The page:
John Samuel (00:10):
This is all access with John Samuel. I’m your host, John Samuel. And today we have a special guest. We have Carrie Farber, who is the accessibility lead at Walmart eCommerce. Thank you so much, Carrie, for being here today.
Carrie Farber (00:24):
It’s my pleasure. Thanks, John.
John Samuel (00:26):
Well, I know this is a very busy time of year for y’all given the holiday season. So how is it right now on the e-commerce platform at Walmart?
Carrie Farber (00:36):
It’s going great. We’re actually wrapping up and we’re excited to deliver another great holiday season for our customers.
John Samuel (00:44):
And so Carrie, you’ve been with Walmart e-commerce for a few years now, right?
Carrie Farber (00:49):
I spent about 10 years on the creative team working on content strategy for marketing campaigns, product detail, pages, SEO, and even video, and then spent some time on our customer experience team which at the time was really focused on site merchandising. So I got to really partner with our global marketplaces team to really help drive the customer experience. And then I moved into our product organization working on user generated content and then transitioned into accessibility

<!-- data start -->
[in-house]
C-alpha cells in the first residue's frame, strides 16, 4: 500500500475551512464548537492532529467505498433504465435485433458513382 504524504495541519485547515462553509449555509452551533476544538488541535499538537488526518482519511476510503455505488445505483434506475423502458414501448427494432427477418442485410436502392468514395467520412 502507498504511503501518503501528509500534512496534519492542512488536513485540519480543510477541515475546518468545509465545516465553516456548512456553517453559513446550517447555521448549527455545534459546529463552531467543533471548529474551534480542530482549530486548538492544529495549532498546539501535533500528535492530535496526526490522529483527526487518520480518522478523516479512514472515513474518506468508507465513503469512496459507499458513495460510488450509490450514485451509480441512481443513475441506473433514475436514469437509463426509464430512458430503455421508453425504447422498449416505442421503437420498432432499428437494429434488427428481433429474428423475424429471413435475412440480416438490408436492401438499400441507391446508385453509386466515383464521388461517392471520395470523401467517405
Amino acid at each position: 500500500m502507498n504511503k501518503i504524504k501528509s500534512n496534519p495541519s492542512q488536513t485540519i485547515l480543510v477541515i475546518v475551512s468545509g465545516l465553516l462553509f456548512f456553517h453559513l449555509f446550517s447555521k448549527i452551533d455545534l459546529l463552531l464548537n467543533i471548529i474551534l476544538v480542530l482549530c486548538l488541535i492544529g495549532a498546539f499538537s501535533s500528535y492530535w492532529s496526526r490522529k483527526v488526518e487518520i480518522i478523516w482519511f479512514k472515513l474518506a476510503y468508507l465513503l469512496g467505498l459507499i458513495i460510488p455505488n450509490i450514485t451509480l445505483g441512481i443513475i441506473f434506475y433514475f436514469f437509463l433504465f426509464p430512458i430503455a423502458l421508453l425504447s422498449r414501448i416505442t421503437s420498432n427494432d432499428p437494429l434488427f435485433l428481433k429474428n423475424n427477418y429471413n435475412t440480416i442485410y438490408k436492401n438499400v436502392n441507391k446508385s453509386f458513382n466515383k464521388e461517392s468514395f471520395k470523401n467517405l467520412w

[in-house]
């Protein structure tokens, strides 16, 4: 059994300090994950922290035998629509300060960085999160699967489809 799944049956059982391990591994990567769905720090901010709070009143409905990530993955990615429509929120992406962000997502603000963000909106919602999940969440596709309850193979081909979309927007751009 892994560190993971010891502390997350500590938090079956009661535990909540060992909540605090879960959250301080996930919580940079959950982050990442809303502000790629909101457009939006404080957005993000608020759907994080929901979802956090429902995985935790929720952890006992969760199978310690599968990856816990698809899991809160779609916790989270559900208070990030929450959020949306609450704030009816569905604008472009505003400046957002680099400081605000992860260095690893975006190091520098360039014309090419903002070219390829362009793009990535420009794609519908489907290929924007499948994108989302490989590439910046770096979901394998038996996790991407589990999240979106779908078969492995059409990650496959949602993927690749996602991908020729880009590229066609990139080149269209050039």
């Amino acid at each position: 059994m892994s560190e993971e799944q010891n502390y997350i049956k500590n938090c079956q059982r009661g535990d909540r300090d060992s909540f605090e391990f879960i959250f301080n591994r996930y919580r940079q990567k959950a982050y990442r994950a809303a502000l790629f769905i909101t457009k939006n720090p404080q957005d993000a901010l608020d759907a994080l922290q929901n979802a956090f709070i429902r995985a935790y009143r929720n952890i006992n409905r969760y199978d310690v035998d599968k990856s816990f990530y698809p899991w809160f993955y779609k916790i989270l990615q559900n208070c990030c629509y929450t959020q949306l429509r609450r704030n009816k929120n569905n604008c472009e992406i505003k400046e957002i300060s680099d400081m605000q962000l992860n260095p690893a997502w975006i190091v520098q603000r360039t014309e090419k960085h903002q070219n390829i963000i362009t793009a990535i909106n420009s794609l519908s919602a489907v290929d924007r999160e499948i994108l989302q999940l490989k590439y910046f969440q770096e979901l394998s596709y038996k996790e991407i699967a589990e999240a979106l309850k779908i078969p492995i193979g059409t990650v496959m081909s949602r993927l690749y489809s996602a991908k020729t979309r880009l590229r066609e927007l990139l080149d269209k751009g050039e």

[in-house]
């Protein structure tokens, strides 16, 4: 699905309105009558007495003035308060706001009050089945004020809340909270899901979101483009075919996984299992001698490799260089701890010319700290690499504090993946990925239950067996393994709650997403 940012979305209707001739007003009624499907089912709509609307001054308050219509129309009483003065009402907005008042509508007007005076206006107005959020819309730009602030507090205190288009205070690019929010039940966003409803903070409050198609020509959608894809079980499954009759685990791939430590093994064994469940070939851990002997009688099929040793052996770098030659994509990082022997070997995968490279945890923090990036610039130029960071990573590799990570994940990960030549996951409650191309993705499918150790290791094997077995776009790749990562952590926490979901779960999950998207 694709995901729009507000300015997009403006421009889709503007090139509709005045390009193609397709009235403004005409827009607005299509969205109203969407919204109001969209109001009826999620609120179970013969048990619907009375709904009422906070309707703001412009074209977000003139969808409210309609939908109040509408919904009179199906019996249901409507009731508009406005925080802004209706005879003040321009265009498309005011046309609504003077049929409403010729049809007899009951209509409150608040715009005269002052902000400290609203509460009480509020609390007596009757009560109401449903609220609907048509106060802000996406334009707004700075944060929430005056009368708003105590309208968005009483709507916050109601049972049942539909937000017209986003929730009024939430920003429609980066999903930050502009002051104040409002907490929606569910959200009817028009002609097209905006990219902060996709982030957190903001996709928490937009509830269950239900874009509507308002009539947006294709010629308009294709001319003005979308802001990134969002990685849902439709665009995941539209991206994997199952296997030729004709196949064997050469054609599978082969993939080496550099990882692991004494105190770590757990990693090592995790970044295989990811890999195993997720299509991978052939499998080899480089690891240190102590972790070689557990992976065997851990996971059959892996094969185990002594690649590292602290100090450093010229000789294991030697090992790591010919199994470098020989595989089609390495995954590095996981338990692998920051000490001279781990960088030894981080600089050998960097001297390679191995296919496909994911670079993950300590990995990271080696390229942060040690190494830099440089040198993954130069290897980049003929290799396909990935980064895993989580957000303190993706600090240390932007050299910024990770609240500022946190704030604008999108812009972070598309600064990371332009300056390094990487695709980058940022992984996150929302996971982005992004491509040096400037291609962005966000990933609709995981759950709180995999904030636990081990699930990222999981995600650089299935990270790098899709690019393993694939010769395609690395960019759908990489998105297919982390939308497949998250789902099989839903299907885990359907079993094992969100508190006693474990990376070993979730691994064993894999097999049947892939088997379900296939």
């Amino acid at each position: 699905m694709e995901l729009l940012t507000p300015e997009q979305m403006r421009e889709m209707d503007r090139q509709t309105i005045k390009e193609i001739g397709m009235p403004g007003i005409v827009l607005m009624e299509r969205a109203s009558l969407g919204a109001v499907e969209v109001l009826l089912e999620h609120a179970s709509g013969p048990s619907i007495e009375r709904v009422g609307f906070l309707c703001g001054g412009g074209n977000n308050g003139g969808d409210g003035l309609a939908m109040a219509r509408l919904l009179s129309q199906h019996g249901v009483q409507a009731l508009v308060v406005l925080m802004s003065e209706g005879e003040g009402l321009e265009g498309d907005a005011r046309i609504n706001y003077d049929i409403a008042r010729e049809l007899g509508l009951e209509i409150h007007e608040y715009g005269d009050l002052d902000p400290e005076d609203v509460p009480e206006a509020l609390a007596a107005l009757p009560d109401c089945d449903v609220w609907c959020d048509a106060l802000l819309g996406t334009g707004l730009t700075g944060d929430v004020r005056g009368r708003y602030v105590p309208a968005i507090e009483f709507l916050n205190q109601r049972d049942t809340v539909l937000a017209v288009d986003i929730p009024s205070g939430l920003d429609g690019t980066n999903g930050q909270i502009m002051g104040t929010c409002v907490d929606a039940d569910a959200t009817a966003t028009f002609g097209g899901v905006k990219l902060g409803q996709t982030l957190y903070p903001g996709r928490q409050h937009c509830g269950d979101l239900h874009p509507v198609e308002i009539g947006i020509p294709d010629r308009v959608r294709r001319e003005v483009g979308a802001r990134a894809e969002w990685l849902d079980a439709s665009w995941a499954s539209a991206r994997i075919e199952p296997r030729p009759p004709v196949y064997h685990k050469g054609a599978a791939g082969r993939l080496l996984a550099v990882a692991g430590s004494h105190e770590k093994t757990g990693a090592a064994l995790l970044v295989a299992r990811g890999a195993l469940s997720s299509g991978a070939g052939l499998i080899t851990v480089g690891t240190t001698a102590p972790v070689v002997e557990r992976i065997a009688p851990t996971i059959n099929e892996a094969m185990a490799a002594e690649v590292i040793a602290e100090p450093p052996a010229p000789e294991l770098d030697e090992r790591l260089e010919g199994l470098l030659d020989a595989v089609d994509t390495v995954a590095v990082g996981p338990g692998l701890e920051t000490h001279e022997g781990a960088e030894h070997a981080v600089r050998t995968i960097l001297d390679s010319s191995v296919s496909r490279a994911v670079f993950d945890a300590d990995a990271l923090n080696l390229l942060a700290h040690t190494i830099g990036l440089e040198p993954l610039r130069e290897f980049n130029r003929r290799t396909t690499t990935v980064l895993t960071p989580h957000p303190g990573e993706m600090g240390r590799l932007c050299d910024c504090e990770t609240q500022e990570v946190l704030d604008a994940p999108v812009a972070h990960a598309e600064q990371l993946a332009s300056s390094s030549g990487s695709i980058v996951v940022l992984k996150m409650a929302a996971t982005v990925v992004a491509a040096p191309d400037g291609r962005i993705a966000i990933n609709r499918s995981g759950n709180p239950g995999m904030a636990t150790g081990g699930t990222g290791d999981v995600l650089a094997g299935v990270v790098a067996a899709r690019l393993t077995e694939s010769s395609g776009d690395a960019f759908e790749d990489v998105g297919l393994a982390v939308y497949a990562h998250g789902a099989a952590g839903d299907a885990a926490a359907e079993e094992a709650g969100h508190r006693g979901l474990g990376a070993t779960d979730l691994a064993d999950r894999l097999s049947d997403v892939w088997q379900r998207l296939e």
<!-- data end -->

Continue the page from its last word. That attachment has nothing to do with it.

John Samuel (01:29):
That transition. And, and can you share your story about that?
Carrie Farber (01:32):
I mentioned I’ve been with Walmart for quite a long time, and I knew that I was going to lose my vision. I have a retinol degenerative disease called retinitis pigmentosa. It really didn’t start to impact my day-to-day until about 2015 and I was keeping it a secret. So I wasn’t using a cane or a guide dog. And in 2016, I was really in the thick of vision loss and I kind of came to this crossroads and I had to decide to either leave Walmart or come out and share my story. And so I was learning to use assistive technology called a screen reader. And one day I was shopping on our website and for the first time in 15 years, I couldn’t shop on our website because it had some opportunities when it came to accessibility. And so I thought about all the other people who are touched by disability, whether it be low vision or blindness or other disabilities, and really kind of thought this is my opportunity to make a difference for other people as well. So really just started working on accessibility and you know, started to advocate and educate. And now a few years later, I’m proud to meet accessibility for Walmart.
John Samuel (03:08):
I know the, the experience of self-disclosure self-identifying and that for myself, it was a challenge. I didn’t feel comfortable with sharing my story, just like yourself. How was the response at Walmart?
Carrie Farber (03:21):